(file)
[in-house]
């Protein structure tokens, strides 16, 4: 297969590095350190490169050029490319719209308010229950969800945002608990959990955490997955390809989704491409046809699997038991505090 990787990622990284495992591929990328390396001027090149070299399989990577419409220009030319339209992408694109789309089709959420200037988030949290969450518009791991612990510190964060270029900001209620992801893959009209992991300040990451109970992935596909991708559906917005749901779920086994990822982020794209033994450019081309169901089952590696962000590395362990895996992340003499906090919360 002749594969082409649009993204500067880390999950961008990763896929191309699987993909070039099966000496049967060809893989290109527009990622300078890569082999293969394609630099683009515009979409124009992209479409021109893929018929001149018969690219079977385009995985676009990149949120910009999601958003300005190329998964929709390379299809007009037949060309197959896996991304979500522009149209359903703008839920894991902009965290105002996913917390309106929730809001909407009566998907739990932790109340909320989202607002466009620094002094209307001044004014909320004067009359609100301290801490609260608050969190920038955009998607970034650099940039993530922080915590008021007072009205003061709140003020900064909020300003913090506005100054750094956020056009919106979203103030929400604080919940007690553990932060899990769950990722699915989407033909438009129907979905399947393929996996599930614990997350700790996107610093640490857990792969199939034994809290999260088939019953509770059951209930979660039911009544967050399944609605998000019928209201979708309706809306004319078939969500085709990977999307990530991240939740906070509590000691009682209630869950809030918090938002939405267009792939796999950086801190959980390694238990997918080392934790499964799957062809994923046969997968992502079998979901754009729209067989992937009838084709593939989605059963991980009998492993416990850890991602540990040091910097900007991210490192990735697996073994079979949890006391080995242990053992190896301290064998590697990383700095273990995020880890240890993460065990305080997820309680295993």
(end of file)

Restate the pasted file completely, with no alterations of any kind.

[in-house]
């Protein structure tokens, strides 16, 4: 297969590095350190490169050029490319719209308010229950969800945002608990959990955490997955390809989704491409046809699997038991505090 990787990622990284495992591929990328390396001027090149070299399989990577419409220009030319339209992408694109789309089709959420200037988030949290969450518009791991612990510190964060270029900001209620992801893959009209992991300040990451109970992935596909991708559906917005749901779920086994990822982020794209033994450019081309169901089952590696962000590395362990895996992340003499906090919360 002749594969082409649009993204500067880390999950961008990763896929191309699987993909070039099966000496049967060809893989290109527009990622300078890569082999293969394609630099683009515009979409124009992209479409021109893929018929001149018969690219079977385009995985676009990149949120910009999601958003300005190329998964929709390379299809007009037949060309197959896996991304979500522009149209359903703008839920894991902009965290105002996913917390309106929730809001909407009566998907739990932790109340909320989202607002466009620094002094209307001044004014909320004067009359609100301290801490609260608050969190920038955009998607970034650099940039993530922080915590008021007072009205003061709140003020900064909020300003913090506005100054750094956020056009919106979203103030929400604080919940007690553990932060899990769950990722699915989407033909438009129907979905399947393929996996599930614990997350700790996107610093640490857990792969199939034994809290999260088939019953509770059951209930979660039911009544967050399944609605998000019928209201979708309706809306004319078939969500085709990977999307990530991240939740906070509590000691009682209630869950809030918090938002939405267009792939796999950086801190959980390694238990997918080392934790499964799957062809994923046969997968992502079998979901754009729209067989992937009838084709593939989605059963991980009998492993416990850890991602540990040091910097900007991210490192990735697996073994079979949890006391080995242990053992190896301290064998590697990383700095273990995020880890240890993460065990305080997820309680295993």